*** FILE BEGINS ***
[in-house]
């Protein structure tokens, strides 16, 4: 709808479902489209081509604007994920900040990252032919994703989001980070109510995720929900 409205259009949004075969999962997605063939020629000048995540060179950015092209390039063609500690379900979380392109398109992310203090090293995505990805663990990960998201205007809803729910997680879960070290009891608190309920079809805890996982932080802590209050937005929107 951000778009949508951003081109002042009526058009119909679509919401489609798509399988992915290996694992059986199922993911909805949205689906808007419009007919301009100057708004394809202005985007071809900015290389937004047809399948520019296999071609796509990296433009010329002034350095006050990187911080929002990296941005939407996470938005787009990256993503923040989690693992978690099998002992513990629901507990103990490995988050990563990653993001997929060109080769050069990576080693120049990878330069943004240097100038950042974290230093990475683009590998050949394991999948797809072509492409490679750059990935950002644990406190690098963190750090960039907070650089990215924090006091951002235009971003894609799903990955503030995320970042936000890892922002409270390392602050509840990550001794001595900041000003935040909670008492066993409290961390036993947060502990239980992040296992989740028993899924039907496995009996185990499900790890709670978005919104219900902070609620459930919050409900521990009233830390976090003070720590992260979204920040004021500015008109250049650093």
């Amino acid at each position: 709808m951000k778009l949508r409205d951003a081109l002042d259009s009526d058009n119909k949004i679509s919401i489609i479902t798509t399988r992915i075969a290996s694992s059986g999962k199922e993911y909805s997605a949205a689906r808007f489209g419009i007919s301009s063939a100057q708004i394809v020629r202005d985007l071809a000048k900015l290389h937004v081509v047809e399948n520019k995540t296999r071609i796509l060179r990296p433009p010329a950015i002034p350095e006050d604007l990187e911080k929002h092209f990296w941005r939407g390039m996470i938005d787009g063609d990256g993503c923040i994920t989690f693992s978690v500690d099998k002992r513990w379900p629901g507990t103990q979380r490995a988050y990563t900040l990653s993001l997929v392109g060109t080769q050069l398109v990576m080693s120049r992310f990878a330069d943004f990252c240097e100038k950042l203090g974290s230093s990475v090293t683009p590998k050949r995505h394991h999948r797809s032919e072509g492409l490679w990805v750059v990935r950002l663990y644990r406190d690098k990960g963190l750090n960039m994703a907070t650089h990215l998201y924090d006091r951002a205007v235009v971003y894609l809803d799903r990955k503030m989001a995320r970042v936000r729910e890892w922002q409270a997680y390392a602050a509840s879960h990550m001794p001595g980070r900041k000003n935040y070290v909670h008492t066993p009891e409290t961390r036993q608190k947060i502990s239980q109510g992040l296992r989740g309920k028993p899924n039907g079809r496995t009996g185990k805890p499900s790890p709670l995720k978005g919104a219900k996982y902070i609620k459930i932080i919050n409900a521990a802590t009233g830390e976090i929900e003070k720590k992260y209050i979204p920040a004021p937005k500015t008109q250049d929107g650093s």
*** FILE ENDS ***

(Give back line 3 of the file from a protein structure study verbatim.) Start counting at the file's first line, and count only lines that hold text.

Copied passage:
């Amino acid at each position: 709808m951000k778009l949508r409205d951003a081109l002042d259009s009526d058009n119909k949004i679509s919401i489609i479902t798509t399988r992915i075969a290996s694992s059986g999962k199922e993911y909805s997605a949205a689906r808007f489209g419009i007919s301009s063939a100057q708004i394809v020629r202005d985007l071809a000048k900015l290389h937004v081509v047809e399948n520019k995540t296999r071609i796509l060179r990296p433009p010329a950015i002034p350095e006050d604007l990187e911080k929002h092209f990296w941005r939407g390039m996470i938005d787009g063609d990256g993503c923040i994920t989690f693992s978690v500690d099998k002992r513990w379900p629901g507990t103990q979380r490995a988050y990563t900040l990653s993001l997929v392109g060109t080769q050069l398109v990576m080693s120049r992310f990878a330069d943004f990252c240097e100038k950042l203090g974290s230093s990475v090293t683009p590998k050949r995505h394991h999948r797809s032919e072509g492409l490679w990805v750059v990935r950002l663990y644990r406190d690098k990960g963190l750090n960039m994703a907070t650089h990215l998201y924090d006091r951002a205007v235009v971003y894609l809803d799903r990955k503030m989001a995320r970042v936000r729910e890892w922002q409270a997680y390392a602050a509840s879960h990550m001794p001595g980070r900041k000003n935040y070290v909670h008492t066993p009891e409290t961390r036993q608190k947060i502990s239980q109510g992040l296992r989740g309920k028993p899924n039907g079809r496995t009996g185990k805890p499900s790890p709670l995720k978005g919104a219900k996982y902070i609620k459930i932080i919050n409900a521990a802590t009233g830390e976090i929900e003070k720590k992260y209050i979204p920040a004021p937005k500015t008109q250049d929107g650093s």